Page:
Having a new employee starting tomorrow is high on my list too.  And this blog. And then there’s….  Maybe the fifth day will be the charm for me this year.

Please know that I’m praying for you while I’m away.  One of the best ways to become less distracted with your own life is to focus on the needs of others.  There are many, many needs. Let’s lift one another up during these days, and become a blessing to each other.

Ignatian Spirituality Inspiration Prayer Spirit

Retreat in Silence

This afternoon, I’ll be heading out for my annual silent retreat.  The retreat center where I go generally has these Ignatian retreats in August, but this year, it was moved to the middle of June. As I noted in my post yesterday, I know that God always has a plan.  I’m wondering if He knew how much I would need a retreat at the beginning of the summer, instead of at the end.  Maybe it will be made clear to me. I’ll let you know how it goes 😉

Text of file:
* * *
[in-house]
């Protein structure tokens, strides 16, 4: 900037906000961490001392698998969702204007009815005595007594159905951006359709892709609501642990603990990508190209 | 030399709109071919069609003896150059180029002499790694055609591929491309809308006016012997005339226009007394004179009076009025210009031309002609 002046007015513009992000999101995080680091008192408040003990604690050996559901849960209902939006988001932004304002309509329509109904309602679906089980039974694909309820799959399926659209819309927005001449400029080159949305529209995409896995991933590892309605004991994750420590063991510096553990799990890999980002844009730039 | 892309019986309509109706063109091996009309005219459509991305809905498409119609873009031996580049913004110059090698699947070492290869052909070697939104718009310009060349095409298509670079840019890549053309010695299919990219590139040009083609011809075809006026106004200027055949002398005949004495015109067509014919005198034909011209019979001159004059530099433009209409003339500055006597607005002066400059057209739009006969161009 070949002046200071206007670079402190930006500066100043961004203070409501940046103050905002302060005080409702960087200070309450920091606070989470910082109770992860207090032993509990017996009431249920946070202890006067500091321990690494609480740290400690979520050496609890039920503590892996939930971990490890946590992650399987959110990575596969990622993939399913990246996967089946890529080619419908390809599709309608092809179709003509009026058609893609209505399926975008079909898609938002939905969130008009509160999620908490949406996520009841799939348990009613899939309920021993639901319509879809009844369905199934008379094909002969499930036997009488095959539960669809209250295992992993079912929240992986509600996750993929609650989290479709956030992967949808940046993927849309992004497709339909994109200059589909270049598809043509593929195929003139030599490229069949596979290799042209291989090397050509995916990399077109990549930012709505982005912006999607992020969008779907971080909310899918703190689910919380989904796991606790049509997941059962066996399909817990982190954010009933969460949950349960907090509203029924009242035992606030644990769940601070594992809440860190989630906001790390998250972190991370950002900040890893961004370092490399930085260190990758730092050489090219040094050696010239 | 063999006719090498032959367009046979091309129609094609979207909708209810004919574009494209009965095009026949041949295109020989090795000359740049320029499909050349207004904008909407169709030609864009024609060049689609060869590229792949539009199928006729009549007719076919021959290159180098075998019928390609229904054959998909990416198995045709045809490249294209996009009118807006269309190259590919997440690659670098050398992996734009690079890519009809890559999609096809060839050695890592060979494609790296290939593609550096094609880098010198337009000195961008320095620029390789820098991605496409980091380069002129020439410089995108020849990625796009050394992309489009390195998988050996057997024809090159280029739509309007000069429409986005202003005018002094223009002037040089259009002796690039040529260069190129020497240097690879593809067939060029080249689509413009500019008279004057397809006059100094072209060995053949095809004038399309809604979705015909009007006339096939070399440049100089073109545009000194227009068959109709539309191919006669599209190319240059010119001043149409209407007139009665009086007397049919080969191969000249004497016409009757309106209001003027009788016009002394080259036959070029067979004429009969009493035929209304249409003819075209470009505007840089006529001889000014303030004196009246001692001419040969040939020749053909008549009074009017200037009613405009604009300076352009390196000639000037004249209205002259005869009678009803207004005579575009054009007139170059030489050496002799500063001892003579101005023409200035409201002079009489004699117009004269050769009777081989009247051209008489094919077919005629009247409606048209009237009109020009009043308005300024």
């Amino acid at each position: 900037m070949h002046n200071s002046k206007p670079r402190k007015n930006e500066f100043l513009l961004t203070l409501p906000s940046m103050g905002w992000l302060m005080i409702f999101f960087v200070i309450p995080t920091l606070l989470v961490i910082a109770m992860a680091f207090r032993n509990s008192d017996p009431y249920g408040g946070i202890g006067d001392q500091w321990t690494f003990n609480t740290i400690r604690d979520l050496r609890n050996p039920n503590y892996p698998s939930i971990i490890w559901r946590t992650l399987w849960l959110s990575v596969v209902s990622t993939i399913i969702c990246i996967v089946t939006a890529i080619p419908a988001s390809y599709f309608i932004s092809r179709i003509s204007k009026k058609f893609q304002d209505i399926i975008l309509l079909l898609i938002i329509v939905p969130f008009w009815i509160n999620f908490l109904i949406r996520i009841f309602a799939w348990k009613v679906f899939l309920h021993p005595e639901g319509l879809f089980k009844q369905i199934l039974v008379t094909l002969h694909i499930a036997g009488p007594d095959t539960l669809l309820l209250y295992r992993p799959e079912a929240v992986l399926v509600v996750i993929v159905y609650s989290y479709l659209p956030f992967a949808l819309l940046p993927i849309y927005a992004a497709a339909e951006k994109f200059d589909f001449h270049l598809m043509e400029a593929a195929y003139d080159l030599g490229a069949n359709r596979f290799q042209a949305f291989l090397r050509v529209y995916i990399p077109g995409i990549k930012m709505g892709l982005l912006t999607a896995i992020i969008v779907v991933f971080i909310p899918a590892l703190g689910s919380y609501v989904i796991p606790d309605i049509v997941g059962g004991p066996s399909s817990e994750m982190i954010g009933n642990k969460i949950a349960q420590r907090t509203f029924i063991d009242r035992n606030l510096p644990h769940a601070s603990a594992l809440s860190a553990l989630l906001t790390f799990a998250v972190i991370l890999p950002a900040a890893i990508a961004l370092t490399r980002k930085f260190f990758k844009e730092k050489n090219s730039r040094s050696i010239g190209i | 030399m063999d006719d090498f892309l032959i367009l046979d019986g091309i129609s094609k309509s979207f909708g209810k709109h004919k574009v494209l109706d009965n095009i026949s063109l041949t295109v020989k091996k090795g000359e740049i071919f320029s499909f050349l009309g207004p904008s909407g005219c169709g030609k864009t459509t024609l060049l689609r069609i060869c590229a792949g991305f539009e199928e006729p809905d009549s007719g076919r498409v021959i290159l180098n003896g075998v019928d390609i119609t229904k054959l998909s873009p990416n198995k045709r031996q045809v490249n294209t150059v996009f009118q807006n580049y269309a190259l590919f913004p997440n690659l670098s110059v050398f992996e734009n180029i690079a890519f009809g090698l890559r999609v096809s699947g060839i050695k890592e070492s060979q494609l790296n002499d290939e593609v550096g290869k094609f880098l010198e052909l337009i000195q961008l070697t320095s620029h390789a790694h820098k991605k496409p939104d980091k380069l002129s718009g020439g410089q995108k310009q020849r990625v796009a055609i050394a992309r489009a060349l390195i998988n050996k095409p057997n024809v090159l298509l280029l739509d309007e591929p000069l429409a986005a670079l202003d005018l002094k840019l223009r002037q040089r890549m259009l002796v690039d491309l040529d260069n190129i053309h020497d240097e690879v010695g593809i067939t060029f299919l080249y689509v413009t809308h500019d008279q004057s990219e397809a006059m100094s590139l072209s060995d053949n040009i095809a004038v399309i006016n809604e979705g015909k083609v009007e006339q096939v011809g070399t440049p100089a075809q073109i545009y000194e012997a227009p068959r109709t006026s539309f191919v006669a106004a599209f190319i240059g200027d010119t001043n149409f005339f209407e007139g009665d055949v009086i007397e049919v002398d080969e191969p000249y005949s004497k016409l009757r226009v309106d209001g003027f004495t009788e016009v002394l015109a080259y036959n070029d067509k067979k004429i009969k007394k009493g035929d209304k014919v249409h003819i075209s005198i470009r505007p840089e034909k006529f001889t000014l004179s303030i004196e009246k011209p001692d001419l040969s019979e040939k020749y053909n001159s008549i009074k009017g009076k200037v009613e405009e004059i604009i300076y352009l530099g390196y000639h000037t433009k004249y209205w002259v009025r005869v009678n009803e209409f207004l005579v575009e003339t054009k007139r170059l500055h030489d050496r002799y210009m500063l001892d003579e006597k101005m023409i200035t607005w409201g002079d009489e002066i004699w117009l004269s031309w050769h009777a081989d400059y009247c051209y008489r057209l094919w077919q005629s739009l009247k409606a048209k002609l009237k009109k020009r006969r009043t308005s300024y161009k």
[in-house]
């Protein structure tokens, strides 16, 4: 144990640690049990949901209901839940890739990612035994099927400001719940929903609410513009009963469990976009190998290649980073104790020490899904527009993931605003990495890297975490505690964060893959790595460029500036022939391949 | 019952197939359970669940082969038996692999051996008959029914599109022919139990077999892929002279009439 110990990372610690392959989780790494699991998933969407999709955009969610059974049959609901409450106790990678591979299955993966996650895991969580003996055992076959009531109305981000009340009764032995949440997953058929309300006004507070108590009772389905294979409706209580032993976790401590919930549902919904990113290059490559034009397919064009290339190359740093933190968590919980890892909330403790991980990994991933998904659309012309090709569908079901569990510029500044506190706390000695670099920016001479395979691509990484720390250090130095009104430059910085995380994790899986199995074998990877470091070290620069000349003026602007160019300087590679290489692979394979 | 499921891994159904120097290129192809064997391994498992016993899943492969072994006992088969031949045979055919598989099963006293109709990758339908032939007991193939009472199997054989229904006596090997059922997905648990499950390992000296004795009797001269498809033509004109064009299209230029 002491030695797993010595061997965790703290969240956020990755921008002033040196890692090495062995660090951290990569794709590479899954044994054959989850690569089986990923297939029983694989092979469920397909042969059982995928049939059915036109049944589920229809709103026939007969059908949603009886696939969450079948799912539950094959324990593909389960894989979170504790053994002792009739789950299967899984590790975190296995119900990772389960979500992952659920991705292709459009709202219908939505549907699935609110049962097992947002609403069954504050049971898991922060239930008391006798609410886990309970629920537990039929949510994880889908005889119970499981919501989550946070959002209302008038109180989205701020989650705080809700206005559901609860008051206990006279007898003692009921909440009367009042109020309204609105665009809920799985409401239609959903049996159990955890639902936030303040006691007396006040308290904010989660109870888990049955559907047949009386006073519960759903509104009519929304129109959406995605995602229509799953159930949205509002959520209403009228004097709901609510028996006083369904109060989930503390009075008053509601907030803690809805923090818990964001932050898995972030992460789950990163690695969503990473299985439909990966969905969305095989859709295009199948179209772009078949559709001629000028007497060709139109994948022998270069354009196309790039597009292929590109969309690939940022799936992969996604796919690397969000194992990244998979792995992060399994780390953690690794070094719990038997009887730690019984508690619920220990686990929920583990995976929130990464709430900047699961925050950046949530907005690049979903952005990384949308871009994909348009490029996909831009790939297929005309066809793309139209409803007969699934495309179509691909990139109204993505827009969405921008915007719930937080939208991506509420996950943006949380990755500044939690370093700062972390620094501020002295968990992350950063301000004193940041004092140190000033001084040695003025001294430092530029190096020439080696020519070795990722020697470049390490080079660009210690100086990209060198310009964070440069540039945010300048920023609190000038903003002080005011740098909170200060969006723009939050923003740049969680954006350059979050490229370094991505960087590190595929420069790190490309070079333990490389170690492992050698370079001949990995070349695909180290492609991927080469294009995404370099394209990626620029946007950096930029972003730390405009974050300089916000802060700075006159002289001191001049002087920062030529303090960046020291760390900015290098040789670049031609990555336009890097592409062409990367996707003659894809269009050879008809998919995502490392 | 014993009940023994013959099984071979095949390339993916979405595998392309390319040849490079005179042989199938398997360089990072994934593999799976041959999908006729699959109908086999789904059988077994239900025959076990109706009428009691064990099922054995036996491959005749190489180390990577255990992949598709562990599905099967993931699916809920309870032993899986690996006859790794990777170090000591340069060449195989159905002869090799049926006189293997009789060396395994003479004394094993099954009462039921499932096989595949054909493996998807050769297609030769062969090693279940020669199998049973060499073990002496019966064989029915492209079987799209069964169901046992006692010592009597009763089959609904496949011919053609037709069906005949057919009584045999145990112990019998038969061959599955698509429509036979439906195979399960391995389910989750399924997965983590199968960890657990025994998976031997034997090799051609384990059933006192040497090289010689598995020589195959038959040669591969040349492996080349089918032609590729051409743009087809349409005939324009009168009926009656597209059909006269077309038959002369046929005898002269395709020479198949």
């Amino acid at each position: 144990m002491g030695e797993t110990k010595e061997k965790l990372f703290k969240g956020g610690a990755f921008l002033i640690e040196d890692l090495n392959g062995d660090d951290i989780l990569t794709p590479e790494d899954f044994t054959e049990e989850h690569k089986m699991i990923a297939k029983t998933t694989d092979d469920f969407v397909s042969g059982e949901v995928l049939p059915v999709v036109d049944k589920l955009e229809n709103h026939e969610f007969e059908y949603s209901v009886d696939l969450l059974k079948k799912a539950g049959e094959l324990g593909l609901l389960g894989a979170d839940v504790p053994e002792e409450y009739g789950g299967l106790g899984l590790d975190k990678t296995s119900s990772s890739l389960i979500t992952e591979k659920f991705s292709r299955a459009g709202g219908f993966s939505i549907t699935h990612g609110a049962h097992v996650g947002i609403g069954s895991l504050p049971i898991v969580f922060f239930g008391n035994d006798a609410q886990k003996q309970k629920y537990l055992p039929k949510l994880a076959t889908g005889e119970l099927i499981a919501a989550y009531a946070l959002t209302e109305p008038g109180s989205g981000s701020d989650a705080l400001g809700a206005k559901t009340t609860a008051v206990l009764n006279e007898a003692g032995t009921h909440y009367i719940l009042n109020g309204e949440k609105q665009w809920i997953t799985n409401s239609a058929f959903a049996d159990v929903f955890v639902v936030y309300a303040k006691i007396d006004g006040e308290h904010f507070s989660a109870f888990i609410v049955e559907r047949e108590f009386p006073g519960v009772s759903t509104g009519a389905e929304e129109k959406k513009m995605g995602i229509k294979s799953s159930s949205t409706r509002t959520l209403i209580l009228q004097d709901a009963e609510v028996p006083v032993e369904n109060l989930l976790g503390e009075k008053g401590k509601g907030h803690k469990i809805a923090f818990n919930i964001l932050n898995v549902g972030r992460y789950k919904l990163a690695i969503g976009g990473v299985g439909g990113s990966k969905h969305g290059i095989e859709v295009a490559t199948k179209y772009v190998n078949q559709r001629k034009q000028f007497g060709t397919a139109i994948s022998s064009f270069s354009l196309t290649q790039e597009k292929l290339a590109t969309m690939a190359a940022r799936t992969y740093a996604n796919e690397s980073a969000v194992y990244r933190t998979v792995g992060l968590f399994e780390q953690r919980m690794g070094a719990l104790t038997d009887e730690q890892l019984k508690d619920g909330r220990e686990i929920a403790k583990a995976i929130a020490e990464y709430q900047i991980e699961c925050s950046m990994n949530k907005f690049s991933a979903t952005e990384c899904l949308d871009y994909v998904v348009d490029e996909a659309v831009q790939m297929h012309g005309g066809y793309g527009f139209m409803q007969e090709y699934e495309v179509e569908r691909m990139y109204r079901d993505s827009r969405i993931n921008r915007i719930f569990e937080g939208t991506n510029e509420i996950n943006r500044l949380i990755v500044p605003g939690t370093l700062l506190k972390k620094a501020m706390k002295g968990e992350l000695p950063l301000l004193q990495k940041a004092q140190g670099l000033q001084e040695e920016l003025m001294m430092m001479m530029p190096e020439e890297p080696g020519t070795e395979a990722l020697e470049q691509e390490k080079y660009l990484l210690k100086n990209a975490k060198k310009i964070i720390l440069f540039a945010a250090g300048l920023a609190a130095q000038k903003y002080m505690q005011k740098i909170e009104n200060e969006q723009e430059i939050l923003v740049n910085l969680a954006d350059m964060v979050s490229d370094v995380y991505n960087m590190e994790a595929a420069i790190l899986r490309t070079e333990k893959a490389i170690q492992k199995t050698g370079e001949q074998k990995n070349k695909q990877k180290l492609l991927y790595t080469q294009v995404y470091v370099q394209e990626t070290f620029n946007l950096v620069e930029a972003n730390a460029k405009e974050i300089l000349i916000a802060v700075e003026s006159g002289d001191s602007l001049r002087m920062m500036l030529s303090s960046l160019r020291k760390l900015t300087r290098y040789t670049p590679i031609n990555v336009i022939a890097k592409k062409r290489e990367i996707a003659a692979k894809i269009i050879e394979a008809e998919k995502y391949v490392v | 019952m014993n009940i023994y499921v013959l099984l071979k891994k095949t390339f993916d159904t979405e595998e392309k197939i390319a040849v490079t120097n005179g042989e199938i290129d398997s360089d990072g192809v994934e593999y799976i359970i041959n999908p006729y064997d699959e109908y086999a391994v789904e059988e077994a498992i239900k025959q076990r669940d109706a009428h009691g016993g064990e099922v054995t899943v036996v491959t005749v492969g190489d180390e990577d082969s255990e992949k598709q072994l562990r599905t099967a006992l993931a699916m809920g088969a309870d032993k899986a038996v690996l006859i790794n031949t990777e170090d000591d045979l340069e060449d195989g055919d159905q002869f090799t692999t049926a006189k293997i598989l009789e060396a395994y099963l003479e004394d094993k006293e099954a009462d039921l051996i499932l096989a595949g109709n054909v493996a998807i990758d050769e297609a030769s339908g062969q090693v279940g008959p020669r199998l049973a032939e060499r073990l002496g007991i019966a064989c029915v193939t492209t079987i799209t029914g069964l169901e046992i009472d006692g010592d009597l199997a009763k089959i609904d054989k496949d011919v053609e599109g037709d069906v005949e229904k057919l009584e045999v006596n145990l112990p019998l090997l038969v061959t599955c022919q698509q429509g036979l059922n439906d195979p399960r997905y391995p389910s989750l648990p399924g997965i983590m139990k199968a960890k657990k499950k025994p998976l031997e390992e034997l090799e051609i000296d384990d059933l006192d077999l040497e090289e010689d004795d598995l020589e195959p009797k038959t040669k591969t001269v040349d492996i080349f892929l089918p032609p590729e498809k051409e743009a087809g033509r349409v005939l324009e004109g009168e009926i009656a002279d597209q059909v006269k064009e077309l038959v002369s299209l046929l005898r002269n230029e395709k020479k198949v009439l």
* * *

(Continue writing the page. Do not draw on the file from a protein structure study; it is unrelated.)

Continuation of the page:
Usually, I bring a ton of spiritual reading with me, most of which I carry back home unread.  I tend to try and “fill” the silence, but not this year.  I’m only bringing a couple of things to read, along with my journal.  I want to really be able to “hear.”

My traveling companions this year will be Chris Lowney, who wrote Heroic Living.  St. Ignatius will be joining us, along with St. Phillip Neri, who has only recently come back on my radar.  Together, we’ll be walking, thinking, praying, and relaxing.  Together, we’ll be traveling along the path that leads to the One who calls our name, reminding us that we are His, and all is well.

Inspiration Spirit

The Unfolding Mystery

I had the chance to visit one of my good friends today.  I wanted to talk with him a bit before I went on retreat, to seek some guidance about what I should focus on.  We spent some time talking about several of the key things that have been going on with me over the last few months. Nothing bad, mostly good.

As I finished up filling him in, he said the image he got was a kind of unfolding of a story. How it will end is still a mystery, with new chapters being written with each passing day.  I really liked this image, and it resonated with me.

Life really is a mystery, isn’t it?  Although many of us try to figure it out, in the end that approach seems a bit futile.  We get frustrated when we think that everything is up to us, that we are fully in control.   In the end, I know that God has a plan for each of us, and for the world.